Assaf Yogev’s PhD Thesis Proposal

Title:“Measuring Muscle Oxygenation in Endurance Sports with Wearable NIRS – From Validation to Application”

Thesis Supervisor: Dr. Michael Koehle
Committee Members: Dr. Jordan Guenette, Dr. Dave Clarke, Dr. Ben Sporer
Chair: Dr Nicola Hodges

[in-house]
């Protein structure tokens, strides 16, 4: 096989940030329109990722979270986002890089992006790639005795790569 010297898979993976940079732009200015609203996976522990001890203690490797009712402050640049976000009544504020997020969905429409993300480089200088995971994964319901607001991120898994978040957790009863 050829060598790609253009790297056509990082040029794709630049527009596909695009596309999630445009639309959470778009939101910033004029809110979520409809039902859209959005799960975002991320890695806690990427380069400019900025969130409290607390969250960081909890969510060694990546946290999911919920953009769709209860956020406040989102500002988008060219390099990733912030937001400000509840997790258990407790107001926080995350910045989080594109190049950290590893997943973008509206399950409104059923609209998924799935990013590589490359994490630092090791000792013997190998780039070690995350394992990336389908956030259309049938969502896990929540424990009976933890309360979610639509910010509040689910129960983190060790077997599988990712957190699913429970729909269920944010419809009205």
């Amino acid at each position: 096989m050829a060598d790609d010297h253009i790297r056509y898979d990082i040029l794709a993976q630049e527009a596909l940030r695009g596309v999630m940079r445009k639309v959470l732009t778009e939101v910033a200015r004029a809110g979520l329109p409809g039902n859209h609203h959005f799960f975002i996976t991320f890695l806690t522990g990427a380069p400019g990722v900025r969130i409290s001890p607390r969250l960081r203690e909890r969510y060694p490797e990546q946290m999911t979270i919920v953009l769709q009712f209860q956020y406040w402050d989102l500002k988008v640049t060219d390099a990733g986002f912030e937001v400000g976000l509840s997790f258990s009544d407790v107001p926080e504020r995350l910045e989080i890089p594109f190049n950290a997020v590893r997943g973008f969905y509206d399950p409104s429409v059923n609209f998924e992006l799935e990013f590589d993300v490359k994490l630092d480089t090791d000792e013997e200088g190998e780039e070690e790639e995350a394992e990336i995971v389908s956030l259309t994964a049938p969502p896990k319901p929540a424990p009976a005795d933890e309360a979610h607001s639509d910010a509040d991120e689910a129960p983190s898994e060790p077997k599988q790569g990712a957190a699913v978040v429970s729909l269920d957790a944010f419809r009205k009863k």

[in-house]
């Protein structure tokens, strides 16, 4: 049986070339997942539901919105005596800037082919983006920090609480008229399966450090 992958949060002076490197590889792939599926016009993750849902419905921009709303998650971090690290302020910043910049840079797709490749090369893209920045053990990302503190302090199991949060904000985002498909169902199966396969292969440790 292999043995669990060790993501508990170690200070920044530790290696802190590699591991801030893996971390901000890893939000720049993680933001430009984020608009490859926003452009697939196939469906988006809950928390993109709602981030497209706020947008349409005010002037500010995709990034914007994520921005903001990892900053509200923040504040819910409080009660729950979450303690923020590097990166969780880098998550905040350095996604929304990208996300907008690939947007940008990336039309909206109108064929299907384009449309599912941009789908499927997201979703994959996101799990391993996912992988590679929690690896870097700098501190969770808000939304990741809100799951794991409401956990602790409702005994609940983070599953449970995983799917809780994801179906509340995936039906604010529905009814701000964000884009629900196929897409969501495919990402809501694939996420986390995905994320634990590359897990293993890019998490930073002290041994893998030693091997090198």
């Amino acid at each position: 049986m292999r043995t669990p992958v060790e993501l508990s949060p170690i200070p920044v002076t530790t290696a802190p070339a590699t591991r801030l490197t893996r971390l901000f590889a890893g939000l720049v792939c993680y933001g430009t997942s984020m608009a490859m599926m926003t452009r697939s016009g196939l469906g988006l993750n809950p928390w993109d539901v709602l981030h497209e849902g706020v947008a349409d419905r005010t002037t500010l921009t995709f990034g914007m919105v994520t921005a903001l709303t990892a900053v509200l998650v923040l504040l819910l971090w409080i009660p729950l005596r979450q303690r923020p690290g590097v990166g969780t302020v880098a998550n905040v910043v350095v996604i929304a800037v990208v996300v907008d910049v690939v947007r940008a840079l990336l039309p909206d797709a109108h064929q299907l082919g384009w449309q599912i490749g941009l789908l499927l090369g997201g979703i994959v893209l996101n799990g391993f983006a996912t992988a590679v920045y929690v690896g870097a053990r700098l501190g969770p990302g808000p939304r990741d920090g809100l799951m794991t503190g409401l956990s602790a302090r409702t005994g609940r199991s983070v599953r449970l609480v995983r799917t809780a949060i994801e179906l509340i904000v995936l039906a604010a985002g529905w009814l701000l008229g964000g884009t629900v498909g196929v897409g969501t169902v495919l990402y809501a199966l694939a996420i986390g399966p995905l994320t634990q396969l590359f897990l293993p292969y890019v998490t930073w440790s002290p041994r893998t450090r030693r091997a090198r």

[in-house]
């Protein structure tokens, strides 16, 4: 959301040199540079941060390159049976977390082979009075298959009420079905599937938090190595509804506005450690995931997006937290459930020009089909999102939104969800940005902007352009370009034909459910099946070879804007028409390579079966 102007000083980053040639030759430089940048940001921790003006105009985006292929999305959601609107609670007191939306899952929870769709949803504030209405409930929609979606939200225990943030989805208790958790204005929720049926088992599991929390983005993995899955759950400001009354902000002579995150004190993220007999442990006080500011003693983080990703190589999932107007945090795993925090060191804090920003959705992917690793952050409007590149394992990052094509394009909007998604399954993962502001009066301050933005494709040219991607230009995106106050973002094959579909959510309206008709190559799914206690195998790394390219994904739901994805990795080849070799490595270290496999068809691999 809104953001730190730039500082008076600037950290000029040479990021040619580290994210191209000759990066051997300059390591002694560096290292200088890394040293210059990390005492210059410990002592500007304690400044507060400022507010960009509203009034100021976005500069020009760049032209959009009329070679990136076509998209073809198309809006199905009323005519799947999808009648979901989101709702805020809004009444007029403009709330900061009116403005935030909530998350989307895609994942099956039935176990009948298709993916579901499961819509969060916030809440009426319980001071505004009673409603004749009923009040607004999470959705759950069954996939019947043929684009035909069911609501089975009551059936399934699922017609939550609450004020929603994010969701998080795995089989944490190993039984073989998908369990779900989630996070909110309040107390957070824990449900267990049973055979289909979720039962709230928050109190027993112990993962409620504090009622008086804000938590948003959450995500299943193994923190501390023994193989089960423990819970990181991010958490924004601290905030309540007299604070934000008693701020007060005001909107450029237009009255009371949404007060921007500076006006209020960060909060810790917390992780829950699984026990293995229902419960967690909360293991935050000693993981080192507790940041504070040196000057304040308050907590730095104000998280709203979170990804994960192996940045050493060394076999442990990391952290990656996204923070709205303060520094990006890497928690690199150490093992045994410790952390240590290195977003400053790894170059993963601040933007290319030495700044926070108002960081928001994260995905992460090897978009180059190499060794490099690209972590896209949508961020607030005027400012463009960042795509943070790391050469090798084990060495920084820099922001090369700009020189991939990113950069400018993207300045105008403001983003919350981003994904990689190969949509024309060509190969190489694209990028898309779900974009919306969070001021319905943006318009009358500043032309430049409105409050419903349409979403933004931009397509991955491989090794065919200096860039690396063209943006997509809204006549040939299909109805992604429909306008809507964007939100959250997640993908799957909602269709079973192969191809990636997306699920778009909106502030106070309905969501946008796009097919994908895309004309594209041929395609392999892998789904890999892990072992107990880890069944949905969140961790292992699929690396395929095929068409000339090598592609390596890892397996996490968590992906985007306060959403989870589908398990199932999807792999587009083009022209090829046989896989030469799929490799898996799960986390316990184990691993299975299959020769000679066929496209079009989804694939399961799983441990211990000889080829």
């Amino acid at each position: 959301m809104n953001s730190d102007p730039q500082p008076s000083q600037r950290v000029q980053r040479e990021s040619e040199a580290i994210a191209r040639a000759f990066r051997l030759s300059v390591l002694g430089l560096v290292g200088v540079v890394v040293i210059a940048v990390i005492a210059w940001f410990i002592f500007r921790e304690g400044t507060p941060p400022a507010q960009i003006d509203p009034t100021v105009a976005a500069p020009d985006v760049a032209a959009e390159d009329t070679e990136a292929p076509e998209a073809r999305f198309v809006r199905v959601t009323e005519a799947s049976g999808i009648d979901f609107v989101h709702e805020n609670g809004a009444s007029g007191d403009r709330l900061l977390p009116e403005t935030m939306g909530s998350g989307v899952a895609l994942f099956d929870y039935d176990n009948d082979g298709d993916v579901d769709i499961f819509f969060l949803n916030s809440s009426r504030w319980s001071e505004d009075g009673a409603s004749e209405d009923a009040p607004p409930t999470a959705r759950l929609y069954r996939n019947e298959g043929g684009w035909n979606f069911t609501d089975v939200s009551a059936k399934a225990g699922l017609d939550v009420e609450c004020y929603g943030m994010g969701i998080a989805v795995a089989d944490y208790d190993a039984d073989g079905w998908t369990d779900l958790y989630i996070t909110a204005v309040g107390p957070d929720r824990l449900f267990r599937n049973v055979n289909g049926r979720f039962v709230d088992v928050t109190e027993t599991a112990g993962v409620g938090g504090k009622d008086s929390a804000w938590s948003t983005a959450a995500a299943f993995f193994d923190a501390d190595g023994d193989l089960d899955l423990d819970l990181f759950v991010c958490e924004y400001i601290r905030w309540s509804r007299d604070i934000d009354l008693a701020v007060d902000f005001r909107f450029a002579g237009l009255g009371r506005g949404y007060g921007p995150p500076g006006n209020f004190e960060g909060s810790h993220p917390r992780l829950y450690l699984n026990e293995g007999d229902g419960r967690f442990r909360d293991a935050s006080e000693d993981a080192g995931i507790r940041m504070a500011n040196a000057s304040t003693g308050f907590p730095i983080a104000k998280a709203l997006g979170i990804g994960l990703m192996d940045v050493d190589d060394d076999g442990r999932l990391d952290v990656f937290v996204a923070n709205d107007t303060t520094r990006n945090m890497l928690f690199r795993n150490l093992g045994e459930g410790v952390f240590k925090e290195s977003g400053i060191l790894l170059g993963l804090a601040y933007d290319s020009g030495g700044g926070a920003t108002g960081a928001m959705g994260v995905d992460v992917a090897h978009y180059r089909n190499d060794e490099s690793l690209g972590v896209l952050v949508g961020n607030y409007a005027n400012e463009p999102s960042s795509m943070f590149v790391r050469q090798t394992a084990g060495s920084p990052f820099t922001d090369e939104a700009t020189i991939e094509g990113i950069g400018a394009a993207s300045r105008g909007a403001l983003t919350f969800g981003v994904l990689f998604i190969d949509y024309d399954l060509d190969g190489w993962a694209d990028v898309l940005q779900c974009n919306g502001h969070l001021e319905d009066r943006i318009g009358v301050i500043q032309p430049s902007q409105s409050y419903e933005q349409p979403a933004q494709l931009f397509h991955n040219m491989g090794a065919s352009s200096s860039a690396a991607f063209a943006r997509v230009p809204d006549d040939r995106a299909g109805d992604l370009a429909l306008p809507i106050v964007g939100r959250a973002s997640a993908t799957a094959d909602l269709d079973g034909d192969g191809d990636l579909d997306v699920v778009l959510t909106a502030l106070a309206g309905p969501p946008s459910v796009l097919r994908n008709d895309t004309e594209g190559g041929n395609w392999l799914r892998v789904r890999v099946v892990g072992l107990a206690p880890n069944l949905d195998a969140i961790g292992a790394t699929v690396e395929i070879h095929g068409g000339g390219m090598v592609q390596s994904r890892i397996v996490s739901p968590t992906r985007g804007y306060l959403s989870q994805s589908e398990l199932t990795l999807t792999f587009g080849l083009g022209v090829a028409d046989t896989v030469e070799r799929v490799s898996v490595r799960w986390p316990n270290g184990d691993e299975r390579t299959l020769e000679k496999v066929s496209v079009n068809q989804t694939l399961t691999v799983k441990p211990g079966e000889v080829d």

Abstract: Wearable NIRS devices are becoming more suitable for field application, with better ergonomic design, connectivity to smart watches and sport computers, and the ability to monitor multiple muscle sites simultaneously.  Despite an increasing popularity of wearable NIRS use in research, the validity, reproducibility, and comparability of wearable NIRS with other endurance performance markers remains unreported. This gap must be addressed to advance the use of NIRS as a tool capable of measuring the capacity for peripheral working muscle to extract oxygen to produce mechanical work. This is a key factor for athletic performance, with muscle tissue hypoxia being a known limiting factor to exercise tolerance. Many studies have shown the importance of measuring muscle oxygenation (SmO2) using near infrared spectroscopy (NIRS) in athletes, both during a single training bout and across a training cycle. Assessing muscle oxygenation in conjunction with cardiopulmonary measurements yields an interrelated measure of O2 transport within the cardiovascular system and peripheral muscles. As with other physiological markers used to track physical exercise, it is important to correctly interpret the NIRS signals, while comparing the profiles with established metabolic markers during exercise. Wearable NIRS devices use high frequency sampling (0.5 – 2Hz) which allows interpretation of onset and recovery kinetics during stochastic type exercise, even during short bout (5 – 10s) maximal efforts. Wearable NIRS devices are becoming more suitable for field applications, with better ergonomic design and connectivity to smart watches and sport computers. Validating and establishing guidelines for data interpretation in the context of sport science will allow athletes, coaches, and researchers to collect reliable measures of muscle oxygenation. The aim of this proposed body of work is to validate and investigate the applicability of wearable NIRS for endurance performance.